• 5 It is further contended by the plaintiff that the court erred in striking certain testimony. We note that this issue was not raised in the plaintiff's post-trial motion, and is accordingly precluded from urging it for the first time on appeal. Chap. 110, Sec. 68.1(2), Ill. Rev. Stat.; Johnson v. Princeville Comm. H.S. Dist. 206, 65 Ill. App.2d 487, 212 N.E.2d 755.
For the foregoing reasons the judgment of the Circuit Court of Williamson County is affirmed.
CREBS, J., concurs.
Mr. JUSTICE GEORGE J. MORAN dissenting:
In my opinion the majority adopts an improper standard in upholding the trial court's action in granting the defendants' post-trial motion. Prior to the decision of our Supreme Court in Pedrick v. Peoria & Eastern R.R. Co., 37 Ill.2d 494, the courts of review of this state had in various opinions stated what was then the general rule that when there is any evidence which taken with its reasonable inferences in its aspects most favorable to the plaintiff, tends to show use of due care, the question of due care is for a jury, but whether there is any such evidence is a question of law for the court. "Whether there be any evidence is a question for the judge. Whether sufficient evidence, is for the jury." In a lengthy opinion, the court in Pedrick stated at 503:
"Even though we have not intended to establish two separate rules, the language accompanying the statement of the rules lends credence to a notion that one standard has been established whereby trial courts decide whether to direct verdicts and by which these decisions are reviewed, and another has been established whereby reviewing courts decide when negligence and contributory negligence become questions of law. This notion results from the fact that the any-evidence standard has always been stated in relation to the direction of verdicts, while, in contradiction to this, no case has been found since Briske v. Village of Burnham, 379 Ill. 193, in which we said that the reasonable-man test should be applied for this purpose (cf. Seeds), the latter standard having consistently been stated as determining the circumstances under which negligence or contributory negligence becomes a question of law. Logic demands that one rule govern both the direction of verdicts and determination of the presence or absence of negligence or contributory negligence as a matter of law, for in both situations the issue is whether a court or the jury should decide the negligence issue." (Emphasis added.)
The court then went on to state that the rule in all cases in the future would be that verdicts ought to be directed and judgments n.o.v. entered only in those cases in which all of the evidence when viewed in its aspect most favorable to the opponent so overwhelmingly favors movant that no contrary verdict based on that evidence could ever stand.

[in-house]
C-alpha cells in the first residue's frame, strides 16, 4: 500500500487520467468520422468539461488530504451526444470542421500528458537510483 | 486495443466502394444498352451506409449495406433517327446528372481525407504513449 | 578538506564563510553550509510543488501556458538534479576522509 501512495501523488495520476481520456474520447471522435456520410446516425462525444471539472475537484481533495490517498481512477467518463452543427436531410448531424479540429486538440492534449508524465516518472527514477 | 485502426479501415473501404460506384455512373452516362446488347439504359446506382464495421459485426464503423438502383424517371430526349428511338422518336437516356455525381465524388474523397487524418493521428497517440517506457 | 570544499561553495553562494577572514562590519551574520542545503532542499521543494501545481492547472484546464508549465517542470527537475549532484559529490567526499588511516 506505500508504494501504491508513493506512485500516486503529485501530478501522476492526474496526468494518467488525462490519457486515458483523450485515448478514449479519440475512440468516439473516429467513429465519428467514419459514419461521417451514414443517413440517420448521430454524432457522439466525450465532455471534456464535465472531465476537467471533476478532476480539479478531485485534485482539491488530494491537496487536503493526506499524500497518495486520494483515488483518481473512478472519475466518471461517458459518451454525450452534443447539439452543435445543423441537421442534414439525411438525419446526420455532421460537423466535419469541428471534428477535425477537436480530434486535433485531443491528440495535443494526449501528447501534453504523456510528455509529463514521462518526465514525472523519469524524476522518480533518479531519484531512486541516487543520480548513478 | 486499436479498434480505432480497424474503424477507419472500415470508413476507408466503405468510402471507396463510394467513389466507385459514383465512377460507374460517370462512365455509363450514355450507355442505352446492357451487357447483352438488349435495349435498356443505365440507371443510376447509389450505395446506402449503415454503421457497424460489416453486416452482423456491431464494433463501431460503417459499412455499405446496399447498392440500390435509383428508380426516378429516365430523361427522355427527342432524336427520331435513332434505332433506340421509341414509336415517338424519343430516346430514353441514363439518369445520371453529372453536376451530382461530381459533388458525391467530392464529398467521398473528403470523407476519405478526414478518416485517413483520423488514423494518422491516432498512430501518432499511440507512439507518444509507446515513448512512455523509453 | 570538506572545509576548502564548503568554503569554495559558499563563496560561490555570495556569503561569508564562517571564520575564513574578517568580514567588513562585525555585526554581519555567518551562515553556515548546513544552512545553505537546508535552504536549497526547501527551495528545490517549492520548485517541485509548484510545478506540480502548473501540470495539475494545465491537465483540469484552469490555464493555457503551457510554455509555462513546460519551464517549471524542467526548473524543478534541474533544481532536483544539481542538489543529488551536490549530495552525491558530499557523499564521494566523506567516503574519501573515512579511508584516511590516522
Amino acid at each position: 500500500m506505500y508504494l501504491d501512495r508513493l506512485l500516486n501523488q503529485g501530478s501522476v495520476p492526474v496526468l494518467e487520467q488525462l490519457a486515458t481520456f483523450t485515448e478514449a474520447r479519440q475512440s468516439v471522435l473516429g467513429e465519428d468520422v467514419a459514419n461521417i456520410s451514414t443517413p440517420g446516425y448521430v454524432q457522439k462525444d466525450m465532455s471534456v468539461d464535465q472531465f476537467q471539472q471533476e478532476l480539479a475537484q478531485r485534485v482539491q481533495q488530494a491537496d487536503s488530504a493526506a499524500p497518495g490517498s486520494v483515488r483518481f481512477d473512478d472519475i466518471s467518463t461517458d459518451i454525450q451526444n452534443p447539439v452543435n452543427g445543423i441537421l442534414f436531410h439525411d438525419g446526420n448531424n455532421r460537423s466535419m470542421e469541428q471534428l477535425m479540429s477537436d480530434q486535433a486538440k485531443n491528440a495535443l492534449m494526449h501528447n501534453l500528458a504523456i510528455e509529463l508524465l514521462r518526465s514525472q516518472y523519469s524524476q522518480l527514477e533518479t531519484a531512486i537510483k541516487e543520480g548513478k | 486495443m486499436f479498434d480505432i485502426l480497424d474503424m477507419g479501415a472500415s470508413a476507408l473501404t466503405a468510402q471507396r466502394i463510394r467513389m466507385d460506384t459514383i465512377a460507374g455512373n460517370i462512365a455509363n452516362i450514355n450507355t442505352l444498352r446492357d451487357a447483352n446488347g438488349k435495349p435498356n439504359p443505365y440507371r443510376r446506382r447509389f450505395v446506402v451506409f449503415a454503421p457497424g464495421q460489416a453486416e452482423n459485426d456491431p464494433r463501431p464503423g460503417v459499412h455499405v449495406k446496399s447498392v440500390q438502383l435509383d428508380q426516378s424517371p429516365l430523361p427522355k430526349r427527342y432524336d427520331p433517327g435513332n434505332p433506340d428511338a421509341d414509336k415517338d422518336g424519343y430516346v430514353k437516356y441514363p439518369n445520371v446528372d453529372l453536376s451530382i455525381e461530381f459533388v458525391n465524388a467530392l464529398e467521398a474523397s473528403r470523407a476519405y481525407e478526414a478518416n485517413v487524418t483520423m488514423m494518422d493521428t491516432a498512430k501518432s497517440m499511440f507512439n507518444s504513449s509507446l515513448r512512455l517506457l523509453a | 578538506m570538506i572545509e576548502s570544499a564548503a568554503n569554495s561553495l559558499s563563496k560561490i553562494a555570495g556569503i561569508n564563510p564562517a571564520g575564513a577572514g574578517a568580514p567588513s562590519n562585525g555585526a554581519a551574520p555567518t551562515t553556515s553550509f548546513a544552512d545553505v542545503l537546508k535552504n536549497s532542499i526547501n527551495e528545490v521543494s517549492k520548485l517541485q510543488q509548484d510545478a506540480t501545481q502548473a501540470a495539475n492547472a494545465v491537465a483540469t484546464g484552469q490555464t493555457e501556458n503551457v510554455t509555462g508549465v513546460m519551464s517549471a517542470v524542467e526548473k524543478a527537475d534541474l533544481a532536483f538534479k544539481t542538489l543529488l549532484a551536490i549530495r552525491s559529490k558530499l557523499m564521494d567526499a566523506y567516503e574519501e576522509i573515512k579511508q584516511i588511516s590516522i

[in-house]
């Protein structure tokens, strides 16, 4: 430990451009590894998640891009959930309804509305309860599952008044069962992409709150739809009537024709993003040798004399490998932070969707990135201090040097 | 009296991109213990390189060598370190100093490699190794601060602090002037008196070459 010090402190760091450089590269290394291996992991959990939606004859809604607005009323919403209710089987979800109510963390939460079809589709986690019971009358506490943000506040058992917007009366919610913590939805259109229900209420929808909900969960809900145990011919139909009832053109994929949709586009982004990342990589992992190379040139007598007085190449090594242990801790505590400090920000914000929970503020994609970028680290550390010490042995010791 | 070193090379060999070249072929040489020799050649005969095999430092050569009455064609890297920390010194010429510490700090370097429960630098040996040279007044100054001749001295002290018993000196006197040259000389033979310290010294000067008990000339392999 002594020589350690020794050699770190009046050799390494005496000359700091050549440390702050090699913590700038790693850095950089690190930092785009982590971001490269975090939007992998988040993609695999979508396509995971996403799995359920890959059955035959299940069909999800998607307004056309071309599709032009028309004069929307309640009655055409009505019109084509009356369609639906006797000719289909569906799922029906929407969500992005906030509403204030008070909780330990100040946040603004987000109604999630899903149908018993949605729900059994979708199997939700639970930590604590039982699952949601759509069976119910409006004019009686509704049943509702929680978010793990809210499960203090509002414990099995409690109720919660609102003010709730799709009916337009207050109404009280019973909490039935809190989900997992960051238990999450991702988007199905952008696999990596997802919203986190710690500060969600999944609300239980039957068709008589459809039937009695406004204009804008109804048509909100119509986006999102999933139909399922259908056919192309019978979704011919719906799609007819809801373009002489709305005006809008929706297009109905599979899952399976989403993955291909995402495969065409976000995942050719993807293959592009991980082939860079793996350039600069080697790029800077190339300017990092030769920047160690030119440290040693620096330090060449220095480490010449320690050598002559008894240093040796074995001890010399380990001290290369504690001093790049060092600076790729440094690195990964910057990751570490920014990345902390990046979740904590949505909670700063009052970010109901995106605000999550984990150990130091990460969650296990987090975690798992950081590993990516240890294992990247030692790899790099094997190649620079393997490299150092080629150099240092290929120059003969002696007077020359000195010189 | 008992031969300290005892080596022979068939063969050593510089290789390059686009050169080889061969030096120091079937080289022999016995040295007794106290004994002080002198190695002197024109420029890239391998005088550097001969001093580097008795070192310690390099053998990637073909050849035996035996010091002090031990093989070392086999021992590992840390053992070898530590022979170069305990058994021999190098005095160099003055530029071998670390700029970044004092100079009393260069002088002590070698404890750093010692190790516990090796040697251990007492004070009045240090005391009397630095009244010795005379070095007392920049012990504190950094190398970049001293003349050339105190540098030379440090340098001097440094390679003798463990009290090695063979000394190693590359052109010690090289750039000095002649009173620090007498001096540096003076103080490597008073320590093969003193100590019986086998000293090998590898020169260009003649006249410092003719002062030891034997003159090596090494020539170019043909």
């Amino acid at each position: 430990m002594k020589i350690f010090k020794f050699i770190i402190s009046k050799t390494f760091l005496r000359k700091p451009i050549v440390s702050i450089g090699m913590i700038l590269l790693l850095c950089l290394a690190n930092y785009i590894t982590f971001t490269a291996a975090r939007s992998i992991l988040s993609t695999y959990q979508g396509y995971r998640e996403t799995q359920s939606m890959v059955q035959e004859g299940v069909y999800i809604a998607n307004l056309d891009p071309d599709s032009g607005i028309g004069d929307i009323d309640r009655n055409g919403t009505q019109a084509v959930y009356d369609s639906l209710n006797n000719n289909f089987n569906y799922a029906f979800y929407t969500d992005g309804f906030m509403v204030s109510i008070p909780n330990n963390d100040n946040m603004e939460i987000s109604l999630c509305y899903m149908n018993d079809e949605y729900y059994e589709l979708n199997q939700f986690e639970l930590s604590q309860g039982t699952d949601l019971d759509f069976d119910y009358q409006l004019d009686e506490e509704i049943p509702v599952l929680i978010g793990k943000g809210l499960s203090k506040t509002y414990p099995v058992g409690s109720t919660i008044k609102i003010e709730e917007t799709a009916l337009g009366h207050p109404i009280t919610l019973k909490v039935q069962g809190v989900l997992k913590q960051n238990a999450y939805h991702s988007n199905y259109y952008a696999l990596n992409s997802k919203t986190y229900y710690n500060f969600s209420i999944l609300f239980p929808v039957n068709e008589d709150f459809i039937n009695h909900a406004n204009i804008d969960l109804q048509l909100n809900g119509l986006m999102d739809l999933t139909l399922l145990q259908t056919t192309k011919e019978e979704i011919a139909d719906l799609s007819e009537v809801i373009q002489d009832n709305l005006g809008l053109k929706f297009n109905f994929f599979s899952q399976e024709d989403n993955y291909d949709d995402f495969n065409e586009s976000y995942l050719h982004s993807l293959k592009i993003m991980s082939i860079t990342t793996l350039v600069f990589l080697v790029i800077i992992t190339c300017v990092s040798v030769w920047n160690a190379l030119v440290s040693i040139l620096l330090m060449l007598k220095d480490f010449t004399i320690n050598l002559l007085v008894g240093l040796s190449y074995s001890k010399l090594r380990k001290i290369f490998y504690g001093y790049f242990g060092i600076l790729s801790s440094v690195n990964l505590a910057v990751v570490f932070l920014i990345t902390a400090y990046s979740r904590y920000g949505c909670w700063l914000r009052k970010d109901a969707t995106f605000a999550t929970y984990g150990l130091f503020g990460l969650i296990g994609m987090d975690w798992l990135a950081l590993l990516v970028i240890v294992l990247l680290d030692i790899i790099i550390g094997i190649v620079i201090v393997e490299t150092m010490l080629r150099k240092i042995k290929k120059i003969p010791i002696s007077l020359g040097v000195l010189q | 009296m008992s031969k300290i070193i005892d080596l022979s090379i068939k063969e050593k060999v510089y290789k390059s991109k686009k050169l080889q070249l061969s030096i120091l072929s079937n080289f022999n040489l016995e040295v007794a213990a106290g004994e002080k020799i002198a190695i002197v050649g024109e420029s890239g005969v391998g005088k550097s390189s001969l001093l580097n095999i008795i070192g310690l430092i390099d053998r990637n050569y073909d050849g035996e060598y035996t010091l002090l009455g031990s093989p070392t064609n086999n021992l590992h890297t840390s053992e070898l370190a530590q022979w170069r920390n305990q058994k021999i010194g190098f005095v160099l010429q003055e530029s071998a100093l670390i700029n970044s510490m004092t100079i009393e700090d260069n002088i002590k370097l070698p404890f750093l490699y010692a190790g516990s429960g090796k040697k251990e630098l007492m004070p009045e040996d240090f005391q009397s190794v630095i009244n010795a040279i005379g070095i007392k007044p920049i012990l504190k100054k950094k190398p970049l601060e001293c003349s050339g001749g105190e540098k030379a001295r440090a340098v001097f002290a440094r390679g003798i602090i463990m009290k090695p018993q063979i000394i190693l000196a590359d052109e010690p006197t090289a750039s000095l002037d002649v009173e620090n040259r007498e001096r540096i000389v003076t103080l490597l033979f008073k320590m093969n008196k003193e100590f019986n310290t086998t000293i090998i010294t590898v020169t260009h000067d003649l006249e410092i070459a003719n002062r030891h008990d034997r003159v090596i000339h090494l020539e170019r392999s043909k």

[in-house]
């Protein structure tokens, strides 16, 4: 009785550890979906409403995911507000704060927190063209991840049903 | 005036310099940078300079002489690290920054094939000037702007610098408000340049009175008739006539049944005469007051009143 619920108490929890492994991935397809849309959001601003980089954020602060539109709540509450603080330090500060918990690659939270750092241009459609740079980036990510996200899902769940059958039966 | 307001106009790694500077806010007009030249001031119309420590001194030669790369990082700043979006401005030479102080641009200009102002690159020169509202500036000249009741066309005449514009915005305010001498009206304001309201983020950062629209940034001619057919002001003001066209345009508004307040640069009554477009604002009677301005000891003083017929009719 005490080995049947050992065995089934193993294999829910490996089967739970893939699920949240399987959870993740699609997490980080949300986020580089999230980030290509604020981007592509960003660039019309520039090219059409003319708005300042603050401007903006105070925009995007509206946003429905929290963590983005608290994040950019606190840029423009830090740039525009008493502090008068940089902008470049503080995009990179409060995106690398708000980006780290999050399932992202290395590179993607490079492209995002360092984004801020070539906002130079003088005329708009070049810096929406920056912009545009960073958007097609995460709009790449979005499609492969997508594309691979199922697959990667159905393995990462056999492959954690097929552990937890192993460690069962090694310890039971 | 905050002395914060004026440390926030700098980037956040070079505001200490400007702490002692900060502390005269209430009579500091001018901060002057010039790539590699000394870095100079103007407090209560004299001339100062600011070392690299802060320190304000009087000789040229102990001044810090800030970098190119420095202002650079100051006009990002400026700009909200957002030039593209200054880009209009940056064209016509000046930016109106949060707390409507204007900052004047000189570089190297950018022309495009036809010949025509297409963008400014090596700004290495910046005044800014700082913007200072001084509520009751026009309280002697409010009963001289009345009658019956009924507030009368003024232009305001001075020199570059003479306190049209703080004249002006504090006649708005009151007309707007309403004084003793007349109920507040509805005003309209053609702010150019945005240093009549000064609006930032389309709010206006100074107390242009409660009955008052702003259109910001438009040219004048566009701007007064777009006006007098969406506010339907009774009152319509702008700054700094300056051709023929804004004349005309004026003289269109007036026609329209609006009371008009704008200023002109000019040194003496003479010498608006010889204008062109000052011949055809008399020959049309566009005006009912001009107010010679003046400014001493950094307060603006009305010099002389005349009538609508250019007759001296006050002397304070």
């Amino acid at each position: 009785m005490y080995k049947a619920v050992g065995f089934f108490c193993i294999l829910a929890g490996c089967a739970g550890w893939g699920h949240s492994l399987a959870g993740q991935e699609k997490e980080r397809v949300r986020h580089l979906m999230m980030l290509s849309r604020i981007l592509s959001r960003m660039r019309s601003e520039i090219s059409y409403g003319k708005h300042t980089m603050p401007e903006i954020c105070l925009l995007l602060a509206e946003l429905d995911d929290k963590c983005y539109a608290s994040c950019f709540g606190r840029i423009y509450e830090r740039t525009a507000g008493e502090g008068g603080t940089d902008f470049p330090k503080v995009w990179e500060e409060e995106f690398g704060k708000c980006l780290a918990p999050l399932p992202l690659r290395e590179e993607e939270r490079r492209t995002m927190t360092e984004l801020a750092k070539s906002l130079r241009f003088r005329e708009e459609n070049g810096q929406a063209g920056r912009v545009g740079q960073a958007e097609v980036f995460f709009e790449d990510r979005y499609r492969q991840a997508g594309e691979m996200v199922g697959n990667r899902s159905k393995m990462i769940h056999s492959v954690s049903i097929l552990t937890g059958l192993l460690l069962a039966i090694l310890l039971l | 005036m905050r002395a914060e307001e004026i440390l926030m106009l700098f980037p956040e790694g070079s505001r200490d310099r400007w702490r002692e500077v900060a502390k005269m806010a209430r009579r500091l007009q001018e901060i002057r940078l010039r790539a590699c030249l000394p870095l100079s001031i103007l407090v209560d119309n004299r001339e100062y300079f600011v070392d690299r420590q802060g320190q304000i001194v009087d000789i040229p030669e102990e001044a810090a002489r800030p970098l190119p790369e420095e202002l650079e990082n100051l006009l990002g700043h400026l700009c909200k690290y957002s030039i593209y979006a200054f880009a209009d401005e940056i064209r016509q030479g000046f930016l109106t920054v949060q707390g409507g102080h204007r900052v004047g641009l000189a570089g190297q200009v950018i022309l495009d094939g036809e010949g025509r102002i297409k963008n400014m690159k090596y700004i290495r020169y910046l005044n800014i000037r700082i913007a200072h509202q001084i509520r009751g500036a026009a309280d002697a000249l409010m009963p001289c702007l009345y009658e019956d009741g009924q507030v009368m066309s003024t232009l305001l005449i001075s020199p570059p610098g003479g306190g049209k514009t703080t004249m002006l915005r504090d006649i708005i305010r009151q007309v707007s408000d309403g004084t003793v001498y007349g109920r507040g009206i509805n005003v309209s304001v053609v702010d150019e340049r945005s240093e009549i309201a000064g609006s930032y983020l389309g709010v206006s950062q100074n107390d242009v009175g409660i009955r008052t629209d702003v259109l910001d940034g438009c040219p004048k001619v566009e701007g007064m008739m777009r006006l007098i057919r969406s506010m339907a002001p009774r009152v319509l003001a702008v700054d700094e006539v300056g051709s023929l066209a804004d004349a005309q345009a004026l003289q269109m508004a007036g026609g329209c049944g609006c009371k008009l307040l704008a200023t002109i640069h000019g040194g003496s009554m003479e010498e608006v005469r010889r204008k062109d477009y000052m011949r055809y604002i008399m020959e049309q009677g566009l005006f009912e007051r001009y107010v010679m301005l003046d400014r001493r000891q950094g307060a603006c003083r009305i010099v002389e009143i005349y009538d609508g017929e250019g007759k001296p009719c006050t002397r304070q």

Viewed in its aspect most favorable to the plaintiff, the evidence discloses that on the night in question plaintiff had been stopped for some time in his own lane of traffic, with his lights on, at a railroad crossing, when he was struck in the rear by a car driven by the defendant. The jury, in my opinion, could reasonably infer that plaintiff was stopped where one might reasonably expect people to stop to either let a train go by or to look for a train that might be coming. The jury might have also inferred that plaintiff was being extra cautious in stopping at this time and place even if he did not see the light of a train or hear the blow of a whistle. Many drivers who are extra cautious stop at all railroad crossings, especially at night. Some commercial vehicles such as buses are ordered to stop at all railroad crossings regardless of flasher lights or any other warnings. In my opinion, when all the evidence is viewed in its aspect most favorable to the plaintiff on the issue of his contributory negligence, the evidence does not so overwhelmingly favor defendant that no contrary verdict based on that evidence could ever stand.
In Blumb v. Getz, 366 Ill. 273, our Supreme Court said at 277:
"* * * The question of contributory negligence is one which is preeminently a fact for the consideration of a jury. It can not be defined in exact terms and unless it can be said that the action of a person is clearly and palpably negligent, it is not within the province of the court to substitute its judgment for that of a jury which is provided for the purpose of deciding this as well as the other questions in the case."
However, assuming that appellant's unexplained stopping of his car at the time and place in question was a negligent act, it is still a question of fact whether this act was the proximate cause of his own injuries. "Questions of negligence, due care and proximate cause are ordinarily questions of fact for a jury to decide." Ney v. Yellow Cab Co., 2 Ill.2d 74, 84. See also Buehler v. White, 337 Ill. App. 18, and cases cited therein.
Section 463 of Restatement of The Law of Torts, p. 506, states that:
"Contributory negligence is conduct on the part of the plaintiff which falls below the standard to which he should conform for his own protection, and which is a legally contributing cause, cooperating with the negligence of the defendant in bringing about the plaintiff's harm." Quoted in Zoloth v. Wacker-Wabash Corp., 328 Ill. App. 564.
Section 465 of Restatement of The Law of Torts, 2d, p. 510, states:
"(1) The plaintiff's negligence is a legally contributing cause of his harm if, but only if, it is a substantial factor in bringing about his harm and there is no rule restricting his responsibility for it."